Breathing Basics —O2 Saturation and Oximeters

Today’s Breathing Basics review is all about Oxygen Saturation and Oximeters.

If you have lung disease of any kind, no doubt you’ve come across the words “Oxygen saturation” or “O2 Sats” , “Pulse-Oximeter”?
I use those terms on my blog all the time, but do you really know what they mean ? I suppose you could Google a definition, but I think I can probably do a better job of explaining it in a way that makes more sense to the average person, and hopefully in a way that won’t bore you to death.

O2 Saturation is simply a numerical representation ( expressed as a percentage) of how much oxygen your blood is carrying at any given moment. This is a useful number to know when someone with a respiratory disorder is ill, because it indicates how well the lungs are functioning and/or how much oxygen is available to the vital organs of the body.

Before I get into how we measure oxygen saturation, let me explain what the term “oxygen saturation” actually means. If you remember some basic human biology, then you already know that we have these little donut shaped cells in our blood called “Red” blood cells or RBC’s for short. Inside these red blood cells is an iron-rich protein called “Hemoglobin” also known as Hb. Well, when hemoglobin comes in contact with oxygen ( in your lungs) it soaks it up like a sponge. It’s actually the combination of oxygen and hemogloblin that gives blood it’s bright red color. The more “saturated” the hemoglobin is, the brighter red the blood becomes. When the Oxygen saturation of the hemoglobin is low, ( usually below 75%), the blood actually gets darker…almost black in color(such as the blood that’s carried in your veins). Each hemoglobin molecule has a certain capacity for oxygen in which it can bind with, and it’s this capacity for oxygen that we are actually measuring when we do a oxygen saturation check… ie. O2 sat. So, if I check my O2 sat and the reading is 95%, this tells me that my hemoglobin is saturated to 95% of it’s carrying capacity. So basically, the more oxygen that gets into the blood stream, the higher the saturation should be.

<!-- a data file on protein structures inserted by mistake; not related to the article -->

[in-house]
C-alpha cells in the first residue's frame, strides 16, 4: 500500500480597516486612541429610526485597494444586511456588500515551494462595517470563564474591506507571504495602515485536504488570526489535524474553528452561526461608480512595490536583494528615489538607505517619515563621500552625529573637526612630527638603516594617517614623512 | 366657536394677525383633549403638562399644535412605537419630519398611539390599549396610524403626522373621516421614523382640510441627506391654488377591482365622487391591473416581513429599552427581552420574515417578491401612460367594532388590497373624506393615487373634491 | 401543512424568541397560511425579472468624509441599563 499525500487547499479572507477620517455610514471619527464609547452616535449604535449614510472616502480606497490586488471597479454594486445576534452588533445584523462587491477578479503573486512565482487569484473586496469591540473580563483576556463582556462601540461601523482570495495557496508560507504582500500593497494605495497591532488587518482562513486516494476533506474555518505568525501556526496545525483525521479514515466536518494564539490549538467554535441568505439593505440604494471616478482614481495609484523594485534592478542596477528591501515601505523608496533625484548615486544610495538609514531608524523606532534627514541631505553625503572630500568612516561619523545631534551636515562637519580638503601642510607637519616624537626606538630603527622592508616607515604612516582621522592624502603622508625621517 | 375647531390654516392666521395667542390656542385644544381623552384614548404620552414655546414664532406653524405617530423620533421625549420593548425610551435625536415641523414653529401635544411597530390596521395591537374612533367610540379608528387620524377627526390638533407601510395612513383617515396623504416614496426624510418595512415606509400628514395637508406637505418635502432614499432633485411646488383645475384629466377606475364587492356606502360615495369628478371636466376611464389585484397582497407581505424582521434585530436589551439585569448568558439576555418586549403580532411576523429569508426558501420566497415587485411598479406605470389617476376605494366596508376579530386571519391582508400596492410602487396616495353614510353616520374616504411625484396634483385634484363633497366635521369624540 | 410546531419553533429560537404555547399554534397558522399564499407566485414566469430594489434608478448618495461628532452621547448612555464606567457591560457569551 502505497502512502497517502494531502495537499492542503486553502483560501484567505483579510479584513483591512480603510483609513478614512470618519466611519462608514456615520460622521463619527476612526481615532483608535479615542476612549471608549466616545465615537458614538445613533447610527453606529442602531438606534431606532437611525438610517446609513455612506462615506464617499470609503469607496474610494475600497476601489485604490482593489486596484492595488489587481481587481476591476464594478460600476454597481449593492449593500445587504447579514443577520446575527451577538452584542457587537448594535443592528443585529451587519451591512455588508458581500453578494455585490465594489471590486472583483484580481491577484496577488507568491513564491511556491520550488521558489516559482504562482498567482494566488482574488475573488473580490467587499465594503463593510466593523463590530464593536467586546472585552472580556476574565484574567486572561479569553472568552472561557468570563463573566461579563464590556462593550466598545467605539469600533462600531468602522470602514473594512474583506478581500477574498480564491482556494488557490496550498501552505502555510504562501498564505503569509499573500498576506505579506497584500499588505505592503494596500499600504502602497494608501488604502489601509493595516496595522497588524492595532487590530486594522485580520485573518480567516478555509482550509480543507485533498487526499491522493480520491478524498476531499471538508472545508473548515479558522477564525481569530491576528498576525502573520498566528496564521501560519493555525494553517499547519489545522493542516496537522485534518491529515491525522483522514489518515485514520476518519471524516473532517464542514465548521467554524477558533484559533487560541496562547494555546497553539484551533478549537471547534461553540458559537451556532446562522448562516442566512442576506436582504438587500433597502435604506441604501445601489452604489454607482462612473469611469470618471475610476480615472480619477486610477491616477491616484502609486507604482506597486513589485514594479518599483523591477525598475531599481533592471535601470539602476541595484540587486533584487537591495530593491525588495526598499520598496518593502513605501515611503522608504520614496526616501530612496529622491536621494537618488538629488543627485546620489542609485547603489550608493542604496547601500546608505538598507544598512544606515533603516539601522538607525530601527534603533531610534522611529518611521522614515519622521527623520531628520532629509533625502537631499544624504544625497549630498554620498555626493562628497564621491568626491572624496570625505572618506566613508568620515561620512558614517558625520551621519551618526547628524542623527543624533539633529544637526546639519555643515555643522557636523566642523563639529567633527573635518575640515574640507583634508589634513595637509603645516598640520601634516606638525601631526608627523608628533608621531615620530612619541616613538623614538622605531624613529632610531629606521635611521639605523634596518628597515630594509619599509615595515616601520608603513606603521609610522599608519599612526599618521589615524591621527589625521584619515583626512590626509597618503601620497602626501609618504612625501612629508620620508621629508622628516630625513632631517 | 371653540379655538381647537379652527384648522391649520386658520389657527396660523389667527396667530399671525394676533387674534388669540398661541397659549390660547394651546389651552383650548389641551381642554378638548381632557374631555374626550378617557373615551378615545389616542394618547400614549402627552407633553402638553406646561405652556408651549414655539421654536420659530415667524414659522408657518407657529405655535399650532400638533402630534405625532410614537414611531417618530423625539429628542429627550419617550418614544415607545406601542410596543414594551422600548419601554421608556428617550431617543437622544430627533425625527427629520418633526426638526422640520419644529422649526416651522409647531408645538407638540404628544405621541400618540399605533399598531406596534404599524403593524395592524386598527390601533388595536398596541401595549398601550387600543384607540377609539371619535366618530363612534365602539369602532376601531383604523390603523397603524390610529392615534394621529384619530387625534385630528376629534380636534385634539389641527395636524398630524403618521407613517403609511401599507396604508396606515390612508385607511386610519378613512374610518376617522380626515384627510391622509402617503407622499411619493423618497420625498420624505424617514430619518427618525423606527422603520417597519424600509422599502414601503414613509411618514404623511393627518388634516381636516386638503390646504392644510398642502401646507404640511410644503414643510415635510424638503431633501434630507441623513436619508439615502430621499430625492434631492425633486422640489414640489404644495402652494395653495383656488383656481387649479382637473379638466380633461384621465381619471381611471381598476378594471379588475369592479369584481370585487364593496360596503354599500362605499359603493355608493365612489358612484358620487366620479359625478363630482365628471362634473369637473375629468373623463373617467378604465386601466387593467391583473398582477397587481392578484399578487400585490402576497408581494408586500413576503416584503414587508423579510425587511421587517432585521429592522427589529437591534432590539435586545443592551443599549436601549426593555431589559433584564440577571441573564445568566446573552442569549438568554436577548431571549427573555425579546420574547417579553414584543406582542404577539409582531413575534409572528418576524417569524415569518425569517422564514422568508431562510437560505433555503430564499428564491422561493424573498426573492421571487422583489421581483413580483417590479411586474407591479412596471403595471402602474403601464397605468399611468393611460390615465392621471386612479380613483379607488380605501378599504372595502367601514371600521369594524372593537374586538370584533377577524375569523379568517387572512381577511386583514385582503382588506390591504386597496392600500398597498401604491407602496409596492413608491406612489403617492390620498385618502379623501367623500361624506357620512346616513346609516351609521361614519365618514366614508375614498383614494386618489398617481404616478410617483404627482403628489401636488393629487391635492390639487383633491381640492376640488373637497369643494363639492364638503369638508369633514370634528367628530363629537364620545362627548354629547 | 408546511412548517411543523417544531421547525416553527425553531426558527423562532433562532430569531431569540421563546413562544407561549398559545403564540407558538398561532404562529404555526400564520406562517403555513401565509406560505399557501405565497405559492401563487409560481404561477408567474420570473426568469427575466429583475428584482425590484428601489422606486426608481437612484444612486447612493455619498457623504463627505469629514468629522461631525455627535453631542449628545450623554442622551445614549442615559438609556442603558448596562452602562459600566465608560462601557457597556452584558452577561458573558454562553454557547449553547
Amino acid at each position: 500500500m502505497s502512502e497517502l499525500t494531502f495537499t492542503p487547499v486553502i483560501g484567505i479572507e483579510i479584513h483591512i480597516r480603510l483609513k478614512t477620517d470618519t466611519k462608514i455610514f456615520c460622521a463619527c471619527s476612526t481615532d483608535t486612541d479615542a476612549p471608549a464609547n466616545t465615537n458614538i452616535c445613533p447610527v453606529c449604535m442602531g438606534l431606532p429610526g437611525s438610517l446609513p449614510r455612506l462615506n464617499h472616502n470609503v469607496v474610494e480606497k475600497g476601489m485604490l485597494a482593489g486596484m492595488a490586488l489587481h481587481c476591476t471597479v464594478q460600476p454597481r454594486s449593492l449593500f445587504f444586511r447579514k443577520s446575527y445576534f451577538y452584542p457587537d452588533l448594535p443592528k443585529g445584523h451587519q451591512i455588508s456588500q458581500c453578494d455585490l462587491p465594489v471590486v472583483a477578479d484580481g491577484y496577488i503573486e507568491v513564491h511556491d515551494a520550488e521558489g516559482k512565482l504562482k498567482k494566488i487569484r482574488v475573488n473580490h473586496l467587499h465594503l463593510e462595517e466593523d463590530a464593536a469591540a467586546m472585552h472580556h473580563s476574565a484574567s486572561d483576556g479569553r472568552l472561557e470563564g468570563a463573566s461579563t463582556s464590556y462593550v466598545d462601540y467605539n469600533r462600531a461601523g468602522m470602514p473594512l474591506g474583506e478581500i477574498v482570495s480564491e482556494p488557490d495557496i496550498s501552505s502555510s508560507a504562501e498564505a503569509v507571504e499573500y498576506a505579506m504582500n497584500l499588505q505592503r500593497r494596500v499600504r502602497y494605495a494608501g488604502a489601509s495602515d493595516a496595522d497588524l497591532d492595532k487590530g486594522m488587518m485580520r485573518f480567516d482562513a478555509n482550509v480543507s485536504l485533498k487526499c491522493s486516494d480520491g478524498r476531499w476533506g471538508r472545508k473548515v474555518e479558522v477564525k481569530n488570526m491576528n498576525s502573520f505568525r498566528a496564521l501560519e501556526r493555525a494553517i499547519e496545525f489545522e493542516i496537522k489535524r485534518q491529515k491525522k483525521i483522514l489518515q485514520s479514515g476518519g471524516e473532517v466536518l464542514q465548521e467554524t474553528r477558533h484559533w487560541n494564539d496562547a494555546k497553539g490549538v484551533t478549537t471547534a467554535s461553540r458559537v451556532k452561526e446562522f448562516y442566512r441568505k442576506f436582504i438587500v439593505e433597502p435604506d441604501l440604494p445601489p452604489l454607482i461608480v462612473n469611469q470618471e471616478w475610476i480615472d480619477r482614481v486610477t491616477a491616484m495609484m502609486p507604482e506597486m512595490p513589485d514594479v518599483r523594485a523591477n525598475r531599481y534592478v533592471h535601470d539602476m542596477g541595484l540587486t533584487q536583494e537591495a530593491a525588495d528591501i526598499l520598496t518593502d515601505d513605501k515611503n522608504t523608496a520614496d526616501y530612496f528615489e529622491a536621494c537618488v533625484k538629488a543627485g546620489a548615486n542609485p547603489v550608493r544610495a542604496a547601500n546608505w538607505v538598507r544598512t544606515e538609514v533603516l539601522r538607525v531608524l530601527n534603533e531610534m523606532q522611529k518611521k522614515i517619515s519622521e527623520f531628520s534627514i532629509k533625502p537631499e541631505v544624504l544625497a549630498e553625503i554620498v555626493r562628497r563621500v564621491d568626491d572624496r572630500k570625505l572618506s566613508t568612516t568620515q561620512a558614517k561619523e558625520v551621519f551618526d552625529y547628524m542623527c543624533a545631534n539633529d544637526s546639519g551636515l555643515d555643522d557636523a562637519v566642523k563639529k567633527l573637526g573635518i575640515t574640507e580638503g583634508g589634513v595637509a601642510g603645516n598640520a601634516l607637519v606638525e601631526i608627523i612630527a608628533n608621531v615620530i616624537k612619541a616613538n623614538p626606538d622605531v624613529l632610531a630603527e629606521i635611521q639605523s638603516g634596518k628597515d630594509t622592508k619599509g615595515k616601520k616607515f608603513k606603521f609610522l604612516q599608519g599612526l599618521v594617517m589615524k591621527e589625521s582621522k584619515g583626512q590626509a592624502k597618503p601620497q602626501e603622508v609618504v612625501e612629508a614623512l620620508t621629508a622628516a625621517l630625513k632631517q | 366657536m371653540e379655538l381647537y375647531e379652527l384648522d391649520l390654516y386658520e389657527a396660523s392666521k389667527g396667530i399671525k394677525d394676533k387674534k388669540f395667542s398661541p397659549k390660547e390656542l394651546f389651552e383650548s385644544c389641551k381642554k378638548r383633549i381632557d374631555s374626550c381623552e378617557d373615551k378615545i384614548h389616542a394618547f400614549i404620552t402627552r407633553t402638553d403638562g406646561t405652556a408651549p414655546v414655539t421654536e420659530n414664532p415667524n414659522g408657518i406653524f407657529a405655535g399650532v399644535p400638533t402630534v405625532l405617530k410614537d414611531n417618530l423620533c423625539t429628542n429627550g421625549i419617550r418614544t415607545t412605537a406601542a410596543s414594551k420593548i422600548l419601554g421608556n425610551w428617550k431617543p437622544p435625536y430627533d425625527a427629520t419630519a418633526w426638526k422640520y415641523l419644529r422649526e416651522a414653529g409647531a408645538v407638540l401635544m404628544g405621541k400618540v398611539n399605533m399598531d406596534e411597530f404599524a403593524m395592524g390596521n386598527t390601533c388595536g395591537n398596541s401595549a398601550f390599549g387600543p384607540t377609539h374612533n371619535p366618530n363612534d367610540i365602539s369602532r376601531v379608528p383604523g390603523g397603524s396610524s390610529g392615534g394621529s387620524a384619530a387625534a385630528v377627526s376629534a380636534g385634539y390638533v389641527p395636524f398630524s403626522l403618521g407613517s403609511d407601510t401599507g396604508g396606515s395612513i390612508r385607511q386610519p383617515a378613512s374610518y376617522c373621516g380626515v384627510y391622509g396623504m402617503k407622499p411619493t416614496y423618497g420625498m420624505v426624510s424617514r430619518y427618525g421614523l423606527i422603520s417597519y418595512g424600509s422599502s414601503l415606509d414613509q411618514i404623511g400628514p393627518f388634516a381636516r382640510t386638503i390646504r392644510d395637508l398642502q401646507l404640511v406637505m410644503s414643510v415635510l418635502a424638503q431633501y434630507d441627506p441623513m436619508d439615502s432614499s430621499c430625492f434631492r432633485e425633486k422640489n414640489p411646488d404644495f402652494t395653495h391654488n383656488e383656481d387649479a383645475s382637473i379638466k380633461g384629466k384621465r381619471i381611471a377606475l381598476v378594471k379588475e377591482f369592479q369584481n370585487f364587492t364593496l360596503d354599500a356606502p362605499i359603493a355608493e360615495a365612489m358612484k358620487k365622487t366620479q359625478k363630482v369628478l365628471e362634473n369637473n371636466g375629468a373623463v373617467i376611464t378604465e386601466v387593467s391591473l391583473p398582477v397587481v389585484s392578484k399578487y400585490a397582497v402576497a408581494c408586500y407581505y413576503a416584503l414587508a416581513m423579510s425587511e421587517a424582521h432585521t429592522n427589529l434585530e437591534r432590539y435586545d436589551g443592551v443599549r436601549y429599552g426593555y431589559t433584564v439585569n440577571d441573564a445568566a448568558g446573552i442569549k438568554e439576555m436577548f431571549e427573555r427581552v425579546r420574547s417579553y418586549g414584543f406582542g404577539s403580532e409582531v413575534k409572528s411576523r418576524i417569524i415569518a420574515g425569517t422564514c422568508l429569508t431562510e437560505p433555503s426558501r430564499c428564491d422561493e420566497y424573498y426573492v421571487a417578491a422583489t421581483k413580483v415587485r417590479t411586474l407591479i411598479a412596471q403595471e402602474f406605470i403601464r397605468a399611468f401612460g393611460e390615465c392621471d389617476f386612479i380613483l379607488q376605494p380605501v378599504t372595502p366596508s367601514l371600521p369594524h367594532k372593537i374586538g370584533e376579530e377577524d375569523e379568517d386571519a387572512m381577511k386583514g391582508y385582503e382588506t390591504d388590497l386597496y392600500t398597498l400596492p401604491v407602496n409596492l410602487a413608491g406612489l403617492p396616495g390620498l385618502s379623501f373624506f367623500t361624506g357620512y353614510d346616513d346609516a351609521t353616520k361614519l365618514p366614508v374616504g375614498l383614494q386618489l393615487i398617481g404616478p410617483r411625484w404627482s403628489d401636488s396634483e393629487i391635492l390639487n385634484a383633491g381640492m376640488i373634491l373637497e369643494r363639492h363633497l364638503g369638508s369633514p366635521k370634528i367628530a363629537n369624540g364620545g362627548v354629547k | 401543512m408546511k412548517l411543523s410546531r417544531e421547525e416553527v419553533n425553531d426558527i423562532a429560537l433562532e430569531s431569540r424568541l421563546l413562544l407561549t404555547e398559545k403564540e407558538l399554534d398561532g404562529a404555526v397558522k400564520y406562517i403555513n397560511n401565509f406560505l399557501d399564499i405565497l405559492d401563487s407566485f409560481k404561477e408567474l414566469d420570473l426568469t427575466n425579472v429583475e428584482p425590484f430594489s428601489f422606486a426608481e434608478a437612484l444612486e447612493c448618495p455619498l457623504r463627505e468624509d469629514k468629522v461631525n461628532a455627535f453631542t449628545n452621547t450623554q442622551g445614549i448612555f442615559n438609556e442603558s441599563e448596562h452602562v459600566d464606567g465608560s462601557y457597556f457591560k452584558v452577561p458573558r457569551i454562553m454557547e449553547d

There are several factors that effect how much oxygen our hemoglobin can hold (O2-oxyhemoglobin disassociation curve), but that’s beyond the scope of this discussion… at least for now. The important thing to understand, is what oxygen saturation is, and how it relates to your particular type of lung ailment. For asthmatics, knowing your O2 sat is probably less important than someone with CF or pulmonary fibrosis or emphysema. That’s because asthma is not a disease that normally effects our ability to oxygenate. Unless you have an extremely chronic and severe form of the disease, you can suffer a pretty nasty asthma attack and still have normal or near normal O2 sats.

Now that we know what O2 saturation is, how do we measure it? Well, that’s where the handy pulse-oximeter comes in. Hard to believe that this device has only been around for a couple of decades. When I first started working as an RT back in the 1970’s we didn’t have such a luxury. Back then, to measure someones O2 saturation, we had to actually take a blood sample from an artery.. i.e. an ABG ( arterial blood gas), then run it through a special machine that would measure the amount of oxygen dissolved in the plasma, and then hand calculate the results with a slide rule. Talk about a long and drawn out process… not to mention painful.